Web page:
United flight 139 from Denver International Airport to Tokyo’s Narita Airport flies direct daily, and shaves off hours of travel time and stress from flying to the west coast for a connecting flight to Narita.
Here’s what I wrote when the direct flight on Boeing’s 787 Dreamliner was first announced. Technical issues grounded the plane for several months from the original March launch, but it left on a fine late spring June day from DIA.
Here are other reports of yesterday’s celebration and inaugural; flight:
The Montbello High School Drumline — an awesome precision drumming group — is traveling to Japan for a once-in-a-lifetime cultural exchange, on the new United 787 Dreamliner’s direct flight between Denver and Tokyo. After performing at the home of U.S. Ambassador to Japan John Roos, the students will travel on to Takayama, Denver’s Sister City, to perform for schools and in a concert hall with a famous taiko drum group.
The Montbello group was invited by Denver Mayor Michael B. Hancock, who had traveled to Takayama himself when he was a high school student, and who was a principle player in bringing the direct Tokyo flight to Denver International Airport. Continue reading →
David Wagner, a consultant, trainer and journalist who is originally from Colorado but has lived for years in Japan, had the opportunity to sit down and speak with two giants of Japan scholarship. Dr. Donald Keene and Dr. Joyce Lebra (a professor at the University of Colorado).
It’s a fascinating and far-ranging conversation, starting with both Keene and Lebra’s arrival in post-war Japan and how they came to be such esteemed scholars (and in Lebra’s case, how she became an India expert too). They also cover the 1970 suicide of Japanese author Yukio Mishima (whether it was a political or artistic act), and the explosion in Japanese studies over the decades.
Anyone interested in Japan or Japanese studies should take some time and view this video.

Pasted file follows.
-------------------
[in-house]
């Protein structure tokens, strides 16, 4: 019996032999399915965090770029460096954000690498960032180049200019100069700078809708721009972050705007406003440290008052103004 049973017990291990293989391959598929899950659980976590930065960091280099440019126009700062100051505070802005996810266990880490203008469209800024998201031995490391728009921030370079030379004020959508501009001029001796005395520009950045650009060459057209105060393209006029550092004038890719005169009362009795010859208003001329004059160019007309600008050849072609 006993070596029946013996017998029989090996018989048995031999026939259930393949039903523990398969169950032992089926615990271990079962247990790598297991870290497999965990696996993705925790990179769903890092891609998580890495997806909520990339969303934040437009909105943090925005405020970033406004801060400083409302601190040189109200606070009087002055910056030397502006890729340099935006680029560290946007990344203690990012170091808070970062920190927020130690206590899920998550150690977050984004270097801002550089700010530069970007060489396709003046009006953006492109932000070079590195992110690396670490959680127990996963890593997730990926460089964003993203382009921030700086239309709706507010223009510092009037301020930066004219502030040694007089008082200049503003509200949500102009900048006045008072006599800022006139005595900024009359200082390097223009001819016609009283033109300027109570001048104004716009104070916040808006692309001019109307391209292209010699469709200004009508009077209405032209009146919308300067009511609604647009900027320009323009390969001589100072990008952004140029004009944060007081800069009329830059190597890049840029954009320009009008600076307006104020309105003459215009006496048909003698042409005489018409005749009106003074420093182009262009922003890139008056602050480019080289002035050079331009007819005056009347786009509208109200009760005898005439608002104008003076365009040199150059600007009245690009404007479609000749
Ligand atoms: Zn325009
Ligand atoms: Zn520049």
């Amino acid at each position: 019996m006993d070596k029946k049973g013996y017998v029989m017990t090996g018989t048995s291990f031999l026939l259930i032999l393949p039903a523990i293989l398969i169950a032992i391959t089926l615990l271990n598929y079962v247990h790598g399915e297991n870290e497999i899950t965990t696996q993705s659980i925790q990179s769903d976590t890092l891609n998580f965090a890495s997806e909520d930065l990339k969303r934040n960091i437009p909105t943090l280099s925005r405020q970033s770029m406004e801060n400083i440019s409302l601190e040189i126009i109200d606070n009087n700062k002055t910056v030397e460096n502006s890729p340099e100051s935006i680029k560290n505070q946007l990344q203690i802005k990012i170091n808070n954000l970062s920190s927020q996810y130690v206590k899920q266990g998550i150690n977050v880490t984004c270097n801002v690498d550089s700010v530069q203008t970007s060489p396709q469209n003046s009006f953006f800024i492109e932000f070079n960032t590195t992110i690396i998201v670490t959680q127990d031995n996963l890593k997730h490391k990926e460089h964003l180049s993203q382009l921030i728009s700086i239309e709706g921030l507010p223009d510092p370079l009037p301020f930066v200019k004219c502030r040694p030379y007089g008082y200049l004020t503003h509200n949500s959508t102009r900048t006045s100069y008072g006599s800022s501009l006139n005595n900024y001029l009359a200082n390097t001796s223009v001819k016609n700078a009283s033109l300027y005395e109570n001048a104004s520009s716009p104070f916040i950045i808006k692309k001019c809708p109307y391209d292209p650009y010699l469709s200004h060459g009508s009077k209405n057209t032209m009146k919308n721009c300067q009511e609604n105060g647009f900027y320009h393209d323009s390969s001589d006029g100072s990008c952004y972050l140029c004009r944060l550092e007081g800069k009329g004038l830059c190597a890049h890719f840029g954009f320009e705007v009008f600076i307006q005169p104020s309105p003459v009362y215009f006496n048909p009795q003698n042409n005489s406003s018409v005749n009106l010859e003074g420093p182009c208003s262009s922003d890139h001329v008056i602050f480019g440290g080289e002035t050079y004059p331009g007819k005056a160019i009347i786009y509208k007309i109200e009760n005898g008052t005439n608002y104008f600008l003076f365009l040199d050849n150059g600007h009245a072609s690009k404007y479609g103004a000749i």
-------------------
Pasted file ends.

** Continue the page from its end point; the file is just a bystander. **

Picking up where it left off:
Denver International Airport is preparing for the long-awaited launch of the direct flight between Denver and Tokyo’s Narita Airport, and as part of the hubbub, a Boulder photographer who died in 2008 of cancer will be paid special tribute with his enormous images on display at the airport. The photos will establish a isual — and visceral — connection with Japan for travelers before they even step aboard United flight 139’s Boeing 787 Dreamliner jet for the 12-hour trek.
The Boulder Daily Camera wrote up a nice piece on Corey. His widow, Reimi Adachi, is a dedicated keeper and promoter of the artists’ work, and pushed for this exhibit.
You can enjoy Corey’s spectacular talent for capturing the beauty and spiritual essence of Japanese gardens on williamcorey.com.
For the past year, people have been telling us to watch “Jiro Dreams of Sushi,” the 2011 documentary by David Gelb about Jiro Ono, the 85-year-old artisan sushi chef who operates a Michelin 3-star restaurant, Sukibayashi Jiro, tucked into a Tokyo underground station.
We finally saw it, and it’s a charming look at the very high end of sushi, not just as food, but as an artform. The sushi is served one piece at a time, meant to be swallowed whole, and whatever soy sauce or extra flavoring is required is brushed on by the chef before it’s placed on the customer’s plate. There are no small plates for soy sauce and wasabi to mix together at your discretion. The chef controls the experience from start to finish.
The film is also arty and deliberate in its pacing, with the telling modernist repetition of composer Philip Glass making up much of the soundtrack music. The documentary reveals the daily workings of the small restaurant and its autocratic owner Jiro and his aging son Yoshikazu who is waiting to take over when his father retires (and the younger son Takashi, who escaped to operate his own restaurant in the hip Roppongi district of the city). Continue reading →